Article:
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Title:Complex shear modulus reconstruction using ultrasound shear-wave imaging
Author(s):Orescanin, Marko
Director of Research:Insana, Michael F.
Doctoral Committee Chair(s):Insana, Michael F.
Doctoral Committee Member(s):O'Brien, William D.; Boppart, Stephen A.; Carney, Paul S.
Department / Program:Electrical & Computer Eng
Discipline:Electrical & Computer Engr
Degree Granting Institution:University of Illinois at Urbana-Champaign
Shear wave imaging
Finite difference time domain (FDTD)
Abstract:Many pathological processes in tissues are recognized by morphological changes that reflect alterations of the soft tissue mechanical properties. Ultrasound shear-wave imaging can provide quantitative information about soft tissue mechanical properties, specifically the complex shear modulus. Advancing this field has the potential to bridge molecular, cellular, and tissue biology and to influence medical diagnoses and patient treatment. This dissertation describes several quantitative developments in the field of ultrasound shear-wave imaging. The initial study is a time-domain method for quantitative reconstruction of the complex shear modulus, estimated from the tracked displacement of the embedded spherical scatterer. This study also established a methodology for independent experimental verification of estimated material properties using rheometer measurements. The second study presents a technique for shear-wave imaging using a vibrating needle source for shear wave excitation. An advantage of such an approach is extended bandwidth of the measurement and a well-defined shear wave propagation that can be advantageous in the complex shear modulus reconstruction. This method was used to explore viscoelastic mechanisms in liver tissue and to explore different modeling approaches. It was found that the shear dynamic viscosity provides more contrast in imaging thermal damage in porcine liver, as compared to the shear elastic modulus. The third study was to develop an FDTD 3D viscoelastic solver capable of accurate modeling of shear wave propagation in heterogeneous media. Numerical results are experimentally validated. Furthermore, this numerical framework is used to study complex modulus imaging, specifically a direct algebraic Helmholtz inversion. The practical limitations and complex shear modulus reconstruction artifacts were studied, where it was found that distortions can be minimized simply by imaging the magnitude of the complex shear modulus. The final study was a recursive Bayesian solution to complex shear modulus reconstruction. A result of this is a stochastic filtering approach that uses a priori information about spatio-temporal dynamics of wave propagation to provide low variance estimates of the complex shear modulus. The stochastic filtering approach is studied both in simulation and experiments. The benefit of such an approach is low variance online reconstruction of the complex shear modulus per imaging frequency.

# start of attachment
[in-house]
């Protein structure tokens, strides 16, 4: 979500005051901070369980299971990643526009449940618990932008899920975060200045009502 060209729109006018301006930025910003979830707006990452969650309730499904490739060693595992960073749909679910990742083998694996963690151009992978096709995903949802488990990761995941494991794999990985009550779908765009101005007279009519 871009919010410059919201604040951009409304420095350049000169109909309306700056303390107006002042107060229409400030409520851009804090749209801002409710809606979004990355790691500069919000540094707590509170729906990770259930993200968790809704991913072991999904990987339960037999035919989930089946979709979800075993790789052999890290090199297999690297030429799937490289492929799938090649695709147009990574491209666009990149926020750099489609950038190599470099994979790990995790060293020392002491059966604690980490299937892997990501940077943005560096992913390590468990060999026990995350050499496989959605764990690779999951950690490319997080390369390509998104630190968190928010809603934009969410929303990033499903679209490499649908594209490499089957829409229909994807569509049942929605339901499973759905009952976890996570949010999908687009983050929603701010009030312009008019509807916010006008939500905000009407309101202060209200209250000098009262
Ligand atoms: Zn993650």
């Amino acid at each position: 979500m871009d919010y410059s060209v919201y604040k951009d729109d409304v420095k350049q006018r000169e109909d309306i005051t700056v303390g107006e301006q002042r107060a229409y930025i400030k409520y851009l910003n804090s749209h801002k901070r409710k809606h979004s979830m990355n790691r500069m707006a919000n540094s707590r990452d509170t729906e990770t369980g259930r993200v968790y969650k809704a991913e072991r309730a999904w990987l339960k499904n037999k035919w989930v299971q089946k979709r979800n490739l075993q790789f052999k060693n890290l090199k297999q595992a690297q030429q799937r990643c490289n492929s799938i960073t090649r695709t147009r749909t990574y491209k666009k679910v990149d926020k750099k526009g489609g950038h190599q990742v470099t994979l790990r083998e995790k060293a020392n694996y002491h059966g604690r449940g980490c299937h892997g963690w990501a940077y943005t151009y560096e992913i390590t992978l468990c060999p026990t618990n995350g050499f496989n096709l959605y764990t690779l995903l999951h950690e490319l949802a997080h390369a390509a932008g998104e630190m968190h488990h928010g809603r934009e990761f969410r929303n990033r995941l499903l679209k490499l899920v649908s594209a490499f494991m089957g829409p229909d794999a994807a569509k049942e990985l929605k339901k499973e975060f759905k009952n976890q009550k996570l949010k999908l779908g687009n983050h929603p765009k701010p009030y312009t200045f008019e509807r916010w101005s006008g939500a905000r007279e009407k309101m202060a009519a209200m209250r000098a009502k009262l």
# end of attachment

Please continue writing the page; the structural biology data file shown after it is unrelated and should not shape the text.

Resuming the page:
Issue Date:2011-01-14
Rights Information:Copyright 2010 Marko Orescanin
Date Available in IDEALS:2011-01-14
Date Deposited:2010-12

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